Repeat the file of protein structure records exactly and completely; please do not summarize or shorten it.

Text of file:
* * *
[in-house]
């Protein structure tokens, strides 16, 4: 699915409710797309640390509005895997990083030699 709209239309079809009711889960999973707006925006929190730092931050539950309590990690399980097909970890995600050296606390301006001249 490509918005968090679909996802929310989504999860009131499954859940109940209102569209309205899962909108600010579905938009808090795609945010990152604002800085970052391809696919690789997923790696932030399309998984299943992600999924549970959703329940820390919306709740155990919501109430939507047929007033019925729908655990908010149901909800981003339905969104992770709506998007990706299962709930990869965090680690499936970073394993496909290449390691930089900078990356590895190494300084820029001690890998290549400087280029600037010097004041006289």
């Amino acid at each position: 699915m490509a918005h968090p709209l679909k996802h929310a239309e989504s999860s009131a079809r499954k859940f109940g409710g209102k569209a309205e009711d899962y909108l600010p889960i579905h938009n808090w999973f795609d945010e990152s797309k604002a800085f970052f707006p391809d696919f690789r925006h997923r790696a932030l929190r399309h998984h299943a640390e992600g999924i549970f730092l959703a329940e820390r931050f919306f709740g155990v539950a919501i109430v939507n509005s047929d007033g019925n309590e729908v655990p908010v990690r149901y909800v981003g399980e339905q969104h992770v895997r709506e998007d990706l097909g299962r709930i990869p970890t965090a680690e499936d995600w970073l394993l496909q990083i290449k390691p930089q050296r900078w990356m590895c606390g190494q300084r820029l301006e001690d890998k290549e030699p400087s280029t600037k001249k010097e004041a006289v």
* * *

[in-house]
């Protein structure tokens, strides 16, 4: 699915409710797309640390509005895997990083030699 709209239309079809009711889960999973707006925006929190730092931050539950309590990690399980097909970890995600050296606390301006001249 490509918005968090679909996802929310989504999860009131499954859940109940209102569209309205899962909108600010579905938009808090795609945010990152604002800085970052391809696919690789997923790696932030399309998984299943992600999924549970959703329940820390919306709740155990919501109430939507047929007033019925729908655990908010149901909800981003339905969104992770709506998007990706299962709930990869965090680690499936970073394993496909290449390691930089900078990356590895190494300084820029001690890998290549400087280029600037010097004041006289």
């Amino acid at each position: 699915m490509a918005h968090p709209l679909k996802h929310a239309e989504s999860s009131a079809r499954k859940f109940g409710g209102k569209a309205e009711d899962y909108l600010p889960i579905h938009n808090w999973f795609d945010e990152s797309k604002a800085f970052f707006p391809d696919f690789r925006h997923r790696a932030l929190r399309h998984h299943a640390e992600g999924i549970f730092l959703a329940e820390r931050f919306f709740g155990v539950a919501i109430v939507n509005s047929d007033g019925n309590e729908v655990p908010v990690r149901y909800v981003g399980e339905q969104h992770v895997r709506e998007d990706l097909g299962r709930i990869p970890t965090a680690e499936d995600w970073l394993l496909q990083i290449k390691p930089q050296r900078w990356m590895c606390g190494q300084r820029l301006e001690d890998k290549e030699p400087s280029t600037k001249k010097e004041a006289v």